Trellis (architecture)

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For the Faberge egg, see Rose Trellis Faberge Egg.
A series of trellises forms the wall of a garden room
A trellis supports a climbing rose in a raised garden box
A trellis supporting speakers viewed from the Jay Pritzker Pavilion stage

A trellis (treillage) is an architectural structure, usually made from an open framework or lattice of interwoven or intersecting pieces of wood, bamboo or metal that is normally made to support and display climbing plants, especially shrubs.[1] There are many types of trellis for different places and for different plants, from agricultural types, especially in viticulture, which are covered at vine training systems, to garden uses for climbers such as grapevines, clematis, ivy, and climbing roses or other support based growing plants. The rose trellis is especially common in Europe and other rose-growing areas, and many climbing rose varieties require a trellis to reach their potential as garden plants. Some plants will climb and wrap themselves round a trellis without much artificial help being needed while others need training by passing the growing shoots through the trellis and/or tying them to the framework.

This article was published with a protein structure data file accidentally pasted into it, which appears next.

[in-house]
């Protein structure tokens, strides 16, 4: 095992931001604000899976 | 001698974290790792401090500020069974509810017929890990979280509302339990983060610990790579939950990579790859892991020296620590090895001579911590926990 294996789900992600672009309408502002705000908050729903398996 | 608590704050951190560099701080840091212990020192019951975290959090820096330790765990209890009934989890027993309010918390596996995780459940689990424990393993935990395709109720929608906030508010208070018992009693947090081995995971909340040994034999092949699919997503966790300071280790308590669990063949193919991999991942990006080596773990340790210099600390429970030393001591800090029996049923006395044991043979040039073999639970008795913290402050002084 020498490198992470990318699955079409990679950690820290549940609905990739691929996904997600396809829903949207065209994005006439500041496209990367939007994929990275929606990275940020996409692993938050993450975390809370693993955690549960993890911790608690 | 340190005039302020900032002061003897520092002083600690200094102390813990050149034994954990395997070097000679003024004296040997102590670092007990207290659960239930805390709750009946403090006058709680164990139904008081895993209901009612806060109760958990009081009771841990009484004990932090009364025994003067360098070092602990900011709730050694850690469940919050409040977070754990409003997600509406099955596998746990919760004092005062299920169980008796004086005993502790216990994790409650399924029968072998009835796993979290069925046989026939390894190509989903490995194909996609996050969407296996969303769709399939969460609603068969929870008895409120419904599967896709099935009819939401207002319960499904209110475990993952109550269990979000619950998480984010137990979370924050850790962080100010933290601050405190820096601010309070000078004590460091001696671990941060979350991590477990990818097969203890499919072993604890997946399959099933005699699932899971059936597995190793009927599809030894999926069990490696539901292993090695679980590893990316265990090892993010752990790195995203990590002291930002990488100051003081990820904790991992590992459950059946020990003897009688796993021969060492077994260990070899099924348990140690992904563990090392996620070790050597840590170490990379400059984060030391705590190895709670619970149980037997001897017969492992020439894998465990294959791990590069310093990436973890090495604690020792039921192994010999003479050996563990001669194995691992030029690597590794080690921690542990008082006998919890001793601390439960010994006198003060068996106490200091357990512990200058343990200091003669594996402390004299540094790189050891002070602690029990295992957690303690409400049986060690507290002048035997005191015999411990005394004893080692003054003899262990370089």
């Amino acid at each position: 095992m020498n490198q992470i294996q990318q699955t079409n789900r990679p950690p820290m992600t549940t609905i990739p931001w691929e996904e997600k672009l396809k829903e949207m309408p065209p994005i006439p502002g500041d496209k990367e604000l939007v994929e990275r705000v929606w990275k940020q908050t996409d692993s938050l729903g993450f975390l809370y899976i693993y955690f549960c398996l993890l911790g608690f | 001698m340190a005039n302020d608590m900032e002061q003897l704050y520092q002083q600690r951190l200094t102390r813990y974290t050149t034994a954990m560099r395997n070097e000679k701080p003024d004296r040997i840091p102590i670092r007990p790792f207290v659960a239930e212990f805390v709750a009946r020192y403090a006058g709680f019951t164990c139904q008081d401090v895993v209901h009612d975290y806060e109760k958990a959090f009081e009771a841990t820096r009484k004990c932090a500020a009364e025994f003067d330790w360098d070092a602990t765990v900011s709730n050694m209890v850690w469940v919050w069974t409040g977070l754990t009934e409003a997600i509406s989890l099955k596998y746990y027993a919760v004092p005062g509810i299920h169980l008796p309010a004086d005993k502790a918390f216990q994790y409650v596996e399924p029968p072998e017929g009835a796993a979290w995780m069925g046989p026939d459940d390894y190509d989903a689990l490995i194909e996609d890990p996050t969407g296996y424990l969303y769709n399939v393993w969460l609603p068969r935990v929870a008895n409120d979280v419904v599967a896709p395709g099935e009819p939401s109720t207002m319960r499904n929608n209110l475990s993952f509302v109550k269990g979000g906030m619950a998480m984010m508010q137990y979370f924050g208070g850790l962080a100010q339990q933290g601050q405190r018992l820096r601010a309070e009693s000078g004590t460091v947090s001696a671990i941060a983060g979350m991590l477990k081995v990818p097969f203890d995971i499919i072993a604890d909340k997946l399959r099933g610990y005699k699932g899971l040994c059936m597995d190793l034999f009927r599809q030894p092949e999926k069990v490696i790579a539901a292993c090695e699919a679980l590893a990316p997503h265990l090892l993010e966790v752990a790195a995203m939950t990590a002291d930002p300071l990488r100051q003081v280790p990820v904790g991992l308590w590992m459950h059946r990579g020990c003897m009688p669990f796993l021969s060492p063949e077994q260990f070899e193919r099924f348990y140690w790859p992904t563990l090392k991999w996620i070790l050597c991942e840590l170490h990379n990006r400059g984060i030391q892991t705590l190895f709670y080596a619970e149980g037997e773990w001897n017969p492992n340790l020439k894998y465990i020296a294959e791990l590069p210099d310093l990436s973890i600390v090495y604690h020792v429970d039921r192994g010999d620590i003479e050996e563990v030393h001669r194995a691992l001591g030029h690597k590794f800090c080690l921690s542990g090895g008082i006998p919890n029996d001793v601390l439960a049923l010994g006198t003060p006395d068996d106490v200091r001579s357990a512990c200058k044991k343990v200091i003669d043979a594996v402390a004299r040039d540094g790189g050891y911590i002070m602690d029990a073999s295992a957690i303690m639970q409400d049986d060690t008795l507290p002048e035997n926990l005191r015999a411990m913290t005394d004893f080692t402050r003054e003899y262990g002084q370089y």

Four Styles of Trellis-work

Trellis can also be referred to as panels, usually made from interwoven wood pieces, attached to fences or the roof or exterior walls of a building. A pergola usually refers to trellis-work that is laid horizontally above head height to provide a partial "roof" in a garden (pergolas are also used in agricultural settings).

While metal trellises are typically very ornate, they may not be the best choice for many climbing plants. As the sun heats the metal, it gets very hot, and actually stunts the growth of many vines. For tender plants such as sweet peas, beans, and morning glories, wood or string are the preferred choices.

See also[edit]

Look up trellis in Wiktionary, the free dictionary.


  1. ^ The Book of Garden Furniture, C. Thonger, 1903

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